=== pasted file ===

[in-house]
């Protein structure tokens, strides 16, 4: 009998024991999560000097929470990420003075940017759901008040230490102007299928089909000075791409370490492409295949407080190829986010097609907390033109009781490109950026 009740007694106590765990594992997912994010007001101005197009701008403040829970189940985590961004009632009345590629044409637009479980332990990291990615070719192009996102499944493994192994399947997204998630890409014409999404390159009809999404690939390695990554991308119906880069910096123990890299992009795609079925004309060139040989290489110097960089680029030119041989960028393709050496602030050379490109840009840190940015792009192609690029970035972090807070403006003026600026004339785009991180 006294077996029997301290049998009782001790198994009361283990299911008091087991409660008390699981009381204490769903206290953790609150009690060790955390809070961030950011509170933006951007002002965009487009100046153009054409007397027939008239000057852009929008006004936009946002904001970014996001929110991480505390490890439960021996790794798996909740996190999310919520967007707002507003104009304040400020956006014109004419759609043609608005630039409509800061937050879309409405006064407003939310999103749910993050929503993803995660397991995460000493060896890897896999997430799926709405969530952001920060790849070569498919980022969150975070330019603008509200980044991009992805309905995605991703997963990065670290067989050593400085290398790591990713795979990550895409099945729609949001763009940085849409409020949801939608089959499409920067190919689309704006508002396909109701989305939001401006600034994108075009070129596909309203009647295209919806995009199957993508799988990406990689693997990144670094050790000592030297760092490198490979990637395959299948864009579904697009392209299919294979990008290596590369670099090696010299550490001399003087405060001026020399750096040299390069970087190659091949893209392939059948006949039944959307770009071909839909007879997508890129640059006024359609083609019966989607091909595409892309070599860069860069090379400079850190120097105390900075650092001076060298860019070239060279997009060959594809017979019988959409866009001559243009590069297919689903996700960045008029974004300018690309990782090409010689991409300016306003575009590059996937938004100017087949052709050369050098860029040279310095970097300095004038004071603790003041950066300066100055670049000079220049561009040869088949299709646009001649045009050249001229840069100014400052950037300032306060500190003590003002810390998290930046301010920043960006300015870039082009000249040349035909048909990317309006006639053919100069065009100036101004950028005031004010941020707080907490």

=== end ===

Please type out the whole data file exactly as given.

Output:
[in-house]
């Protein structure tokens, strides 16, 4: 009998024991999560000097929470990420003075940017759901008040230490102007299928089909000075791409370490492409295949407080190829986010097609907390033109009781490109950026 009740007694106590765990594992997912994010007001101005197009701008403040829970189940985590961004009632009345590629044409637009479980332990990291990615070719192009996102499944493994192994399947997204998630890409014409999404390159009809999404690939390695990554991308119906880069910096123990890299992009795609079925004309060139040989290489110097960089680029030119041989960028393709050496602030050379490109840009840190940015792009192609690029970035972090807070403006003026600026004339785009991180 006294077996029997301290049998009782001790198994009361283990299911008091087991409660008390699981009381204490769903206290953790609150009690060790955390809070961030950011509170933006951007002002965009487009100046153009054409007397027939008239000057852009929008006004936009946002904001970014996001929110991480505390490890439960021996790794798996909740996190999310919520967007707002507003104009304040400020956006014109004419759609043609608005630039409509800061937050879309409405006064407003939310999103749910993050929503993803995660397991995460000493060896890897896999997430799926709405969530952001920060790849070569498919980022969150975070330019603008509200980044991009992805309905995605991703997963990065670290067989050593400085290398790591990713795979990550895409099945729609949001763009940085849409409020949801939608089959499409920067190919689309704006508002396909109701989305939001401006600034994108075009070129596909309203009647295209919806995009199957993508799988990406990689693997990144670094050790000592030297760092490198490979990637395959299948864009579904697009392209299919294979990008290596590369670099090696010299550490001399003087405060001026020399750096040299390069970087190659091949893209392939059948006949039944959307770009071909839909007879997508890129640059006024359609083609019966989607091909595409892309070599860069860069090379400079850190120097105390900075650092001076060298860019070239060279997009060959594809017979019988959409866009001559243009590069297919689903996700960045008029974004300018690309990782090409010689991409300016306003575009590059996937938004100017087949052709050369050098860029040279310095970097300095004038004071603790003041950066300066100055670049000079220049561009040869088949299709646009001649045009050249001229840069100014400052950037300032306060500190003590003002810390998290930046301010920043960006300015870039082009000249040349035909048909990317309006006639053919100069065009100036101004950028005031004010941020707080907490």